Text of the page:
Diphtheria, Tetanus, and Acellular Pertussis (DTaP) Vaccine
DTaP vaccine protects from diphtheria, tetanus (lockjaw), and pertussis (whooping cough). It is designed to be given in a series of 5 doses. DTaP was first licensed in 1991, and research shows that it is much safer than the previous formulation, DTP. Currently, there are 3 licensed formulations of the DTaP vaccine. Many different clinical trials were conducted on each vaccine to make sure of its safety. Results from clinical trials showed that these vaccines are very safe for infants and children.
Currently, there are 3 licensed DTaP vaccines in the United States:
- DAPTACEL: Before licensure, 8 clinical studies were conducted and a total of 17,577 doses of DAPTACEL vaccine were administered to infants and children. Following clinical studies, the U.S. Food and Drug Administration (FDA) licensed this vaccine in 2002. Since licensed, the most common adverse events reported have been tenderness and redness where the shot was given, headache, diarrhea, and fussiness. To learn more about DAPTACEL, visit FDA.
- Tripedia: In one clinical trial, over 3,000 U.S. infants and 12,000 German infants received one or more doses of Tripedia vaccine as part of the primary immunization series. The clinical trial results showed a reduction in side effects from the previous DTP formulation. FDA licensed this vaccine in 2001. Since licensed, the most common adverse events reported have been soreness where the shot was given, headache, fever, drowsiness, and fussiness. To learn more about Tripedia, visit FDA.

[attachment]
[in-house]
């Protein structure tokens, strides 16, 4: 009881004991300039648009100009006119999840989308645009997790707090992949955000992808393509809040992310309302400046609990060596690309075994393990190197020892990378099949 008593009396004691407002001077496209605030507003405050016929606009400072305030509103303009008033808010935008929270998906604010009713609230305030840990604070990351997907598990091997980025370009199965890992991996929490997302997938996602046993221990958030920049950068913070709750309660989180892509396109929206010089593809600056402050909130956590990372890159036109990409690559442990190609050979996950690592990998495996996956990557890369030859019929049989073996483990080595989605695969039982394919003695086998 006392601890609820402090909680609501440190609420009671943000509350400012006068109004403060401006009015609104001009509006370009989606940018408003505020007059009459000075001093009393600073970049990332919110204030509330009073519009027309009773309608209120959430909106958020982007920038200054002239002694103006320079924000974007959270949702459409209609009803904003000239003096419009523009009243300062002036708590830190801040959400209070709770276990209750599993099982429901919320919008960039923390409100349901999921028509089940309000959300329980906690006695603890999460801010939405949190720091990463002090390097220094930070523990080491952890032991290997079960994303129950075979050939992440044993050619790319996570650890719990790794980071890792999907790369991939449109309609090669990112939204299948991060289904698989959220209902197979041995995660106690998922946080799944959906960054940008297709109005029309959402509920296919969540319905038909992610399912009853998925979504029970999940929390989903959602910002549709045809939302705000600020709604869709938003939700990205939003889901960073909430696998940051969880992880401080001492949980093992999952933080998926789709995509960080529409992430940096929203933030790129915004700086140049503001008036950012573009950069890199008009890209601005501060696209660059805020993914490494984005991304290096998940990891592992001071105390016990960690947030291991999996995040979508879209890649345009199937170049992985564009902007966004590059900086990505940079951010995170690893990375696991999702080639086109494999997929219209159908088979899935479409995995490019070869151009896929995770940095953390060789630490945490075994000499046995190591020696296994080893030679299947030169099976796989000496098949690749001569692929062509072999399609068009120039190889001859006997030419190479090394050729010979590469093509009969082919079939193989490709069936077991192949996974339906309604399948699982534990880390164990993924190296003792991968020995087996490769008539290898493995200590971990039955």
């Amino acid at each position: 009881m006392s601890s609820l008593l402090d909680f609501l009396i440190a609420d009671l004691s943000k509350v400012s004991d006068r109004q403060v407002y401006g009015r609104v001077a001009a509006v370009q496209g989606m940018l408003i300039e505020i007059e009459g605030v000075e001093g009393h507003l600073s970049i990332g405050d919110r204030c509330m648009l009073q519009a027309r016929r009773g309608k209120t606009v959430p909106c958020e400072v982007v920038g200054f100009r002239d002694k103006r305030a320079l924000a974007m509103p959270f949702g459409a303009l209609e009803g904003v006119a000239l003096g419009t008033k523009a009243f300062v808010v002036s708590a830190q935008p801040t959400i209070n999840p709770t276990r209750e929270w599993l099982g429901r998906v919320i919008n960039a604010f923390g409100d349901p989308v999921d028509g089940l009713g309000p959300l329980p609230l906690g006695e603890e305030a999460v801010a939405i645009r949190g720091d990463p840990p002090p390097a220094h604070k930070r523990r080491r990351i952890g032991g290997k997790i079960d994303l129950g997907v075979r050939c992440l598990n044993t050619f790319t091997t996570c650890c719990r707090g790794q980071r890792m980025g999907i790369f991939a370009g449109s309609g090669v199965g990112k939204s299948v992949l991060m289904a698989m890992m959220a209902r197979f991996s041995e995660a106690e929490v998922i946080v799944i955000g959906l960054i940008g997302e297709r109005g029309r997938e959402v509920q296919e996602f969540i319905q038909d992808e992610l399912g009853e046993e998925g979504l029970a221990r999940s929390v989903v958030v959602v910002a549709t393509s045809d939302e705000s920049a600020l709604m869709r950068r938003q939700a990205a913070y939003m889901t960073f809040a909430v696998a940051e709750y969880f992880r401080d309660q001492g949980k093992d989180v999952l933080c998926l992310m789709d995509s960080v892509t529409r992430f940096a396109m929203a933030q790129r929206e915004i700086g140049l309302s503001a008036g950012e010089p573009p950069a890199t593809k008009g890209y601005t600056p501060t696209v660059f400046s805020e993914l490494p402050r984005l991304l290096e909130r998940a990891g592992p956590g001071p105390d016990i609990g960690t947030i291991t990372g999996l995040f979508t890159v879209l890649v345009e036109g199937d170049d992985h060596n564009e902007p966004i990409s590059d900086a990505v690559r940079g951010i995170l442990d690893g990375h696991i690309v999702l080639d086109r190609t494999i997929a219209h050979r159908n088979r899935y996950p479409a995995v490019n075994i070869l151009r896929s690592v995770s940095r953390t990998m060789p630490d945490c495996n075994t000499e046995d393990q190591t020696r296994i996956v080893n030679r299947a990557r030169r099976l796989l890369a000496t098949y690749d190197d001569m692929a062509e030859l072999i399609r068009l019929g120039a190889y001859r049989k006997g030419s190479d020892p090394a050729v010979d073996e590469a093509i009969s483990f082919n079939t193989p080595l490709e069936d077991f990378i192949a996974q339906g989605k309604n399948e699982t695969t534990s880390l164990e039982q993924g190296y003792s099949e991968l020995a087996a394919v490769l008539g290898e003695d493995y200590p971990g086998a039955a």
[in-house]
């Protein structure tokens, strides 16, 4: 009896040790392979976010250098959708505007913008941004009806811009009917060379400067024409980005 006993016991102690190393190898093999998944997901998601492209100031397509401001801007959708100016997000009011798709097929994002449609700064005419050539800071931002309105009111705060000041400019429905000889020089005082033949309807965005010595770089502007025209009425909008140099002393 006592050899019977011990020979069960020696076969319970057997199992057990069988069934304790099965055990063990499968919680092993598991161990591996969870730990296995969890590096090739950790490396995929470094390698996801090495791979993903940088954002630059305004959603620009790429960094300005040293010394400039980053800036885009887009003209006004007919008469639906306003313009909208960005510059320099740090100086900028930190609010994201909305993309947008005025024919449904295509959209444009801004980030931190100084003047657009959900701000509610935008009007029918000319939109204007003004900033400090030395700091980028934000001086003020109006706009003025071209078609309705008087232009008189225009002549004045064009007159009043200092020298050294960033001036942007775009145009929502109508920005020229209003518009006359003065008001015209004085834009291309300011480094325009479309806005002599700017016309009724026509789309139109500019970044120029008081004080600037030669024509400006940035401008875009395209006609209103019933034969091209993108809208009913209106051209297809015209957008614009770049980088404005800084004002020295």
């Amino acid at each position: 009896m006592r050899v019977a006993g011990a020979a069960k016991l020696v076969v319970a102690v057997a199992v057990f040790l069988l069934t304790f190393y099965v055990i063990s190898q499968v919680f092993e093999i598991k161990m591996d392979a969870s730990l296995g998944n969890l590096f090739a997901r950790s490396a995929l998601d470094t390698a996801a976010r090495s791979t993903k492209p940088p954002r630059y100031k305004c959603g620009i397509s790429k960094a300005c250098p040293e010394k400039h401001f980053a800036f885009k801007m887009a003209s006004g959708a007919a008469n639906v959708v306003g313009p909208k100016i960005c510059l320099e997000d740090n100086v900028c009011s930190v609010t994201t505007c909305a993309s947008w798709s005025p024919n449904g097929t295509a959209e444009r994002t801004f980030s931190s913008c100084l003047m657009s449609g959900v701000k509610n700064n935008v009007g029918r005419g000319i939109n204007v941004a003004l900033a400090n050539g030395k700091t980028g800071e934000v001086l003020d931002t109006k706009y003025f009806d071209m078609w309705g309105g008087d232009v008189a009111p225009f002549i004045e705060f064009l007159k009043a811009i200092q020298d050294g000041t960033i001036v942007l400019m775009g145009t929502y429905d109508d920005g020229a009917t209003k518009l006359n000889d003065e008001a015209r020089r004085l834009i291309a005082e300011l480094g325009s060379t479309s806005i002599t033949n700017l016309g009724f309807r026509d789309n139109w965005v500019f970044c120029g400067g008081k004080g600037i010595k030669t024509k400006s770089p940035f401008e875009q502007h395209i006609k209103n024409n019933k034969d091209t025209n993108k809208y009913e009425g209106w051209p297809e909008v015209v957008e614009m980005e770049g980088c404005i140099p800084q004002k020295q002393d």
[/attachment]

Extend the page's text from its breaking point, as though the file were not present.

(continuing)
- INFANRIX: Approximately 95,000 doses of INFANRIX were administered in clinical studies. Clinical studies resulted in FDA licensing this vaccine in 1997. Since licensed, the most common adverse events reported have been soreness where the shot was given, headache, dizziness, and severe allergic reaction. To learn more about INFANRIX, visit FDA.
Related Scientific Articles
Benson PJ, Jackson LA, Rees TG, Dunn JB. Changes in DT vaccine frequency and indications for use following introduction of DTaP vaccine. Human Vaccine 2008;493):234-237.
Centers for Disease Control and Prevention (CDC). Use of diphtheria toxoid-tetanus toxoid-acellular pertussis vaccine as a five-dose series: supplemental recommendations of the Advisory Committee on Immunization Practices (ACIP). MMWR 2000;49(RR13):1-8.
Rosenthal S, Chen R, Hadler S. The safety of acellular pertussis vaccine vs. whole-cell pertussis vaccine: a postmarketing assessment. Arch Pediatr Adolesc Med 1996;150(5):457-460.